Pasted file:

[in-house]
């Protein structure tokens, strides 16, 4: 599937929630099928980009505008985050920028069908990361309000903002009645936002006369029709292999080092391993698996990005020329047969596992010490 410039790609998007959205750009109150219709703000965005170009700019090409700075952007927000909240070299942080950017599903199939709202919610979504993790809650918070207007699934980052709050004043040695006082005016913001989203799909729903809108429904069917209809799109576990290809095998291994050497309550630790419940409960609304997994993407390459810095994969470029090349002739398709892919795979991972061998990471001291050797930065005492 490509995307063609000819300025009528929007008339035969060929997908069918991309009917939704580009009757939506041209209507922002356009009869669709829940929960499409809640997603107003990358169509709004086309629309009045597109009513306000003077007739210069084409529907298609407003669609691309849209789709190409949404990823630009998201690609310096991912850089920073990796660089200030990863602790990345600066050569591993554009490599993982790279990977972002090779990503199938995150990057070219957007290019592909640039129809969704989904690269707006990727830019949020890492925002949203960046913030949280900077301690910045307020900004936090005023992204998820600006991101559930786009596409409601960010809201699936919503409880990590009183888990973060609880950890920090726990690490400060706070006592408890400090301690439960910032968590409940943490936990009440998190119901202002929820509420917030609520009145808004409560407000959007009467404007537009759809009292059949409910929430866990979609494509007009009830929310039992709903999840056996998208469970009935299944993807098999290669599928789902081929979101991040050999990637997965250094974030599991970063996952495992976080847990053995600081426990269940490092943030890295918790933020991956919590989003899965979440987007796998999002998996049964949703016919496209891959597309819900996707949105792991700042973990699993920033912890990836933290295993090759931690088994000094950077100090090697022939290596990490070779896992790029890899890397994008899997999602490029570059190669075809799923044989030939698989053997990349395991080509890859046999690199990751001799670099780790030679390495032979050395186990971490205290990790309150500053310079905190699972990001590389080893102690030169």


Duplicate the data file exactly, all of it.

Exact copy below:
[in-house]
């Protein structure tokens, strides 16, 4: 599937929630099928980009505008985050920028069908990361309000903002009645936002006369029709292999080092391993698996990005020329047969596992010490 410039790609998007959205750009109150219709703000965005170009700019090409700075952007927000909240070299942080950017599903199939709202919610979504993790809650918070207007699934980052709050004043040695006082005016913001989203799909729903809108429904069917209809799109576990290809095998291994050497309550630790419940409960609304997994993407390459810095994969470029090349002739398709892919795979991972061998990471001291050797930065005492 490509995307063609000819300025009528929007008339035969060929997908069918991309009917939704580009009757939506041209209507922002356009009869669709829940929960499409809640997603107003990358169509709004086309629309009045597109009513306000003077007739210069084409529907298609407003669609691309849209789709190409949404990823630009998201690609310096991912850089920073990796660089200030990863602790990345600066050569591993554009490599993982790279990977972002090779990503199938995150990057070219957007290019592909640039129809969704989904690269707006990727830019949020890492925002949203960046913030949280900077301690910045307020900004936090005023992204998820600006991101559930786009596409409601960010809201699936919503409880990590009183888990973060609880950890920090726990690490400060706070006592408890400090301690439960910032968590409940943490936990009440998190119901202002929820509420917030609520009145808004409560407000959007009467404007537009759809009292059949409910929430866990979609494509007009009830929310039992709903999840056996998208469970009935299944993807098999290669599928789902081929979101991040050999990637997965250094974030599991970063996952495992976080847990053995600081426990269940490092943030890295918790933020991956919590989003899965979440987007796998999002998996049964949703016919496209891959597309819900996707949105792991700042973990699993920033912890990836933290295993090759931690088994000094950077100090090697022939290596990490070779896992790029890899890397994008899997999602490029570059190669075809799923044989030939698989053997990349395991080509890859046999690199990751001799670099780790030679390495032979050395186990971490205290990790309150500053310079905190699972990001590389080893102690030169």